Grain Industry Gears up for Marketing Freedom

Grain Industry Gears up for Marketing Freedom

CALGARY, AB: The Western Canadian grain industry is primed and ready for the implementation of an open market in wheat and barley on August 1. Prairie grain farmers are now poised to make some significant gains under their new found freedom.

Under the Canadian Wheat Board monopoly, prices for wheat and barley were often a dollar per bushel or more below open market prices. The creation of an open market has eliminated this discrepancy. Forward prices now being offered on the prairies are on par with prices offered at elevators in the northern U.S. states.“Grain prices are strong and there appears to be a decent crop coming for most western farmers,” says Kevin Bender, President of the Western Canadian Wheat Growers Association. “Re-establishing the open market will create some excellent marketing opportunities for prairie farmers.”

“The creation of an open market is generating some attractive bids for our grain,” says Cherilyn Nagel, Past President. “Prices for new crop wheat and barley on the prairies are every bit as good, and sometimes better than prices being offered in the U.S.”

Farmers also now have greater flexibility to deliver their wheat and barley at a time of their choosing. In the past, farmers were often forced to sell canola or other non-CWB crops at harvest time to generate cashflow, because of delivery restrictions on wheat and malt barley.

The Wheat Growers are also pleased that the transition to an open market is proceeding smoothly. Today, a working group of Canadian and U.S. farm and trade associations launched a new website, http://canada-usgrainandseedtrade.info that provides information to Canadian and U.S. farmers who may be looking at marketing grain across the border.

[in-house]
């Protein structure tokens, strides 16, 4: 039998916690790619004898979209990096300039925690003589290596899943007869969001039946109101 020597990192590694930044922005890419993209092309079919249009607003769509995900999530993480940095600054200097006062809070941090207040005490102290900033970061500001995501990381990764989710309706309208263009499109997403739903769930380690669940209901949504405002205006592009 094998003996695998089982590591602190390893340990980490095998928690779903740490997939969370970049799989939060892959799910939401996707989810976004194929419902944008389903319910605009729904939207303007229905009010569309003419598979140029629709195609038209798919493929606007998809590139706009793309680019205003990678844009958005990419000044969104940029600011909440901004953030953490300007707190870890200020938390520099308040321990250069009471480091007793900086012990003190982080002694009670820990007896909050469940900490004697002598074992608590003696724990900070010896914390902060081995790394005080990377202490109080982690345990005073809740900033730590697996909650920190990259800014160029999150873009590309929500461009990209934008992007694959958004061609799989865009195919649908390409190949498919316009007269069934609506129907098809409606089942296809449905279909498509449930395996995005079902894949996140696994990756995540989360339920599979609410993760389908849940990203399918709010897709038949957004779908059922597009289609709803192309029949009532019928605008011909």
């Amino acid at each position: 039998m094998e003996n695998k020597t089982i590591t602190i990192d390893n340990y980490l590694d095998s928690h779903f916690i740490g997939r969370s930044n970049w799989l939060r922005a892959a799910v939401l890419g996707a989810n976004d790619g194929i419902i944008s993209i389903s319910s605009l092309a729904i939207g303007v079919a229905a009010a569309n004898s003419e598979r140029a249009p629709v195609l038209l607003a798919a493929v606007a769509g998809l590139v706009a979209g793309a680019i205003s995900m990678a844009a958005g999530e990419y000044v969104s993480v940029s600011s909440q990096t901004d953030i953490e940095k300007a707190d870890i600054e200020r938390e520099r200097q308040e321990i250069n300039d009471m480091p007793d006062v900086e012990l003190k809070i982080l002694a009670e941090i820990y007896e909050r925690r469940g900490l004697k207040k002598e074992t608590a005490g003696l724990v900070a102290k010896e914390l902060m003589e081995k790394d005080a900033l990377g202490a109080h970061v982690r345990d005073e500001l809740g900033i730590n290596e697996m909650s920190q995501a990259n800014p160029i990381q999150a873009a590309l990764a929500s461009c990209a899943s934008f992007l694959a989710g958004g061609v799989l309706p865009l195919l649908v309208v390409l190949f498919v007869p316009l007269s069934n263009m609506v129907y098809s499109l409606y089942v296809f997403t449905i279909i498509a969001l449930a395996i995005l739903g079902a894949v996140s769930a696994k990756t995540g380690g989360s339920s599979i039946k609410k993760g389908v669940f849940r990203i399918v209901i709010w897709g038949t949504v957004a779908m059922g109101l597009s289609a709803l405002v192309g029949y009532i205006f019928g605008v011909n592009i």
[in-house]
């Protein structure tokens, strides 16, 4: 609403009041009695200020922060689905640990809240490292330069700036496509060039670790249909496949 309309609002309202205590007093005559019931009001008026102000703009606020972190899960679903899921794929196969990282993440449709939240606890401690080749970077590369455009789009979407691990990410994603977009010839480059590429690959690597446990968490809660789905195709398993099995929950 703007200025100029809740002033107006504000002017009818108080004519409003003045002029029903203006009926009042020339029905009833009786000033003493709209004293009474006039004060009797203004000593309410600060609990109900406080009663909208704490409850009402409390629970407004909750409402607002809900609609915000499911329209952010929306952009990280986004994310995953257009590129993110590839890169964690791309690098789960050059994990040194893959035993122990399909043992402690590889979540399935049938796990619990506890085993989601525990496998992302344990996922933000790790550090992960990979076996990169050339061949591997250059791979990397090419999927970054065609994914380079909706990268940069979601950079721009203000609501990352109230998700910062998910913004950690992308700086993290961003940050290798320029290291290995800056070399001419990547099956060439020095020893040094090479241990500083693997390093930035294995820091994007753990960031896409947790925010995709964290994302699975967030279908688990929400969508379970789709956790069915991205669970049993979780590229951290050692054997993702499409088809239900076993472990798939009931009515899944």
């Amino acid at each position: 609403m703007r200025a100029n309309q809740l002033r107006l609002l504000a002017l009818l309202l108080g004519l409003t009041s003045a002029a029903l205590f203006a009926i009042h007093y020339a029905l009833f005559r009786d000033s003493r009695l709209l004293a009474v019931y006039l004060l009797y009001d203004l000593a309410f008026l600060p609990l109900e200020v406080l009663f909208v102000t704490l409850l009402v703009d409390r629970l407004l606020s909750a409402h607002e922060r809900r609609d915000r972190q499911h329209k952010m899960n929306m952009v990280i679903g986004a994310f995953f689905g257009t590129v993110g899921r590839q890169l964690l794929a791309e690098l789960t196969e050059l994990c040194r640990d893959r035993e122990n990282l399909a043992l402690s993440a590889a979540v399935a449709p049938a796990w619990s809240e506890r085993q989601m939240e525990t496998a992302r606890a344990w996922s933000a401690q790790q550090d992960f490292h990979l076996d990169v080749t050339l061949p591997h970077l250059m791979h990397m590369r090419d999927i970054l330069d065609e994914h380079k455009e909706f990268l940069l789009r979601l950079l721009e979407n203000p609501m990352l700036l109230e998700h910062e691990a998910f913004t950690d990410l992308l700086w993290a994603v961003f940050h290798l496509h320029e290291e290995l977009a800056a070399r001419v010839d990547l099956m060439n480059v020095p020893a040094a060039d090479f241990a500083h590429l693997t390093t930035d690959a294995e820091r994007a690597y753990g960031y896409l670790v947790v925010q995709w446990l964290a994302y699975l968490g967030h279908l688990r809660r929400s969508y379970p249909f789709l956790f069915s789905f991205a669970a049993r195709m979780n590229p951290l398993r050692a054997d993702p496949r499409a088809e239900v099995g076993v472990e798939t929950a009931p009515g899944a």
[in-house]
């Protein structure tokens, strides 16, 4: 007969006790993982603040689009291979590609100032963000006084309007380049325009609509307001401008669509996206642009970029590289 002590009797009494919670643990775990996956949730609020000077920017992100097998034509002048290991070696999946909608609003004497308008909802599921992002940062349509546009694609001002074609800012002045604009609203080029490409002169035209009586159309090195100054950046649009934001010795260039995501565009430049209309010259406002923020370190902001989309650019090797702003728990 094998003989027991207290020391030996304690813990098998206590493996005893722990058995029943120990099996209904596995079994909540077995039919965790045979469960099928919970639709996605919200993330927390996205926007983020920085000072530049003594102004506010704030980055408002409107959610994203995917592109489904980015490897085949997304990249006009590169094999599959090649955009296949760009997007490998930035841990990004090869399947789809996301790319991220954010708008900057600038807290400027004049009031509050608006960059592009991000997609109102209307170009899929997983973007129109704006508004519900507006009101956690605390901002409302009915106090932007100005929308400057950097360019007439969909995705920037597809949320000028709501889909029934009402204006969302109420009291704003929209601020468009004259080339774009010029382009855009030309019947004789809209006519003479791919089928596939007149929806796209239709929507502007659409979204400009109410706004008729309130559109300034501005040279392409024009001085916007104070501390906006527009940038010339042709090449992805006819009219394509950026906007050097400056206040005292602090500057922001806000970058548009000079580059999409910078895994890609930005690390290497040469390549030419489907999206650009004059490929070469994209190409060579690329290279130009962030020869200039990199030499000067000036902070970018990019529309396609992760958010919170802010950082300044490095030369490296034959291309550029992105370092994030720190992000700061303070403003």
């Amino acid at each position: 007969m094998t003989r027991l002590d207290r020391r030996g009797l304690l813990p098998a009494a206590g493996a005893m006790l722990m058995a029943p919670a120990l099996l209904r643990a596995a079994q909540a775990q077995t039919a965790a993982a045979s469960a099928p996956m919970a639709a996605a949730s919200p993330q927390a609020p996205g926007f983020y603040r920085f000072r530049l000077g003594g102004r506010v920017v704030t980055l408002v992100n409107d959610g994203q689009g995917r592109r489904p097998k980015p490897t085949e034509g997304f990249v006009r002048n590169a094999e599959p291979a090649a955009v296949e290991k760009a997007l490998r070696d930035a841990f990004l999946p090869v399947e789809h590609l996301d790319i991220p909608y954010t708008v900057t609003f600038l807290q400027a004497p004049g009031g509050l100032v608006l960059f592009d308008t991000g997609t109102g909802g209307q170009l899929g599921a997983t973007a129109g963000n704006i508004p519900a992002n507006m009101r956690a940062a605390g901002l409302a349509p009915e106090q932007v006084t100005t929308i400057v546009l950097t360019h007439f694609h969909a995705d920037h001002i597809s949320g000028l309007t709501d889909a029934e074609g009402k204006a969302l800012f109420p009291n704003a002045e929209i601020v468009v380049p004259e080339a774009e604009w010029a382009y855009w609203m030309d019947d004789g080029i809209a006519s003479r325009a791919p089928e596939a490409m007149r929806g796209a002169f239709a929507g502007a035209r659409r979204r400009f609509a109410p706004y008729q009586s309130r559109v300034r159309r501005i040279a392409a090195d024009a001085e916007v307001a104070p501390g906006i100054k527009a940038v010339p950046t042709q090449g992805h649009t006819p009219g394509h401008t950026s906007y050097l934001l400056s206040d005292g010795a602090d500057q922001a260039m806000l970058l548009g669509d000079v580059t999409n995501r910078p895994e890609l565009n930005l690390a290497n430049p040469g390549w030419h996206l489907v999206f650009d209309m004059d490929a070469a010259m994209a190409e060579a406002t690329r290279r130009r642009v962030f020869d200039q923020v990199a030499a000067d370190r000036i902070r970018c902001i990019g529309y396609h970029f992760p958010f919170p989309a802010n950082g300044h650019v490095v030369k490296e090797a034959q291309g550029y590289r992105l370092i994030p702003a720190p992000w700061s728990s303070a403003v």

On Friday, the federal government also formally announced the implementation of regulations that will ensure the continued funding of research and market development activities. Earlier, the federal government announced transition funding to the Canadian Wheat Board that ensures farmers are not saddled with costs associated with the wind-up of the monopoly, and gives the new CWB every opportunity to succeed.

“We’re on the verge of some exciting times in the western grain industry,” says Bender. “Restoring the open market will create some excellent opportunities for farmers to increase the profitability of their farms.”

About the Wheat Growers:

Founded in 1970, the Western Canadian Wheat Growers Association is a voluntary farmer-run advocacy organization dedicated to developing public policy solutions that strengthen the profitability and sustainability of farming, and the agricultural industry as a whole. For more information, please visit wheatgrowers.ca.

For More Information Contact:

Kevin Bender, President

403-350-4949

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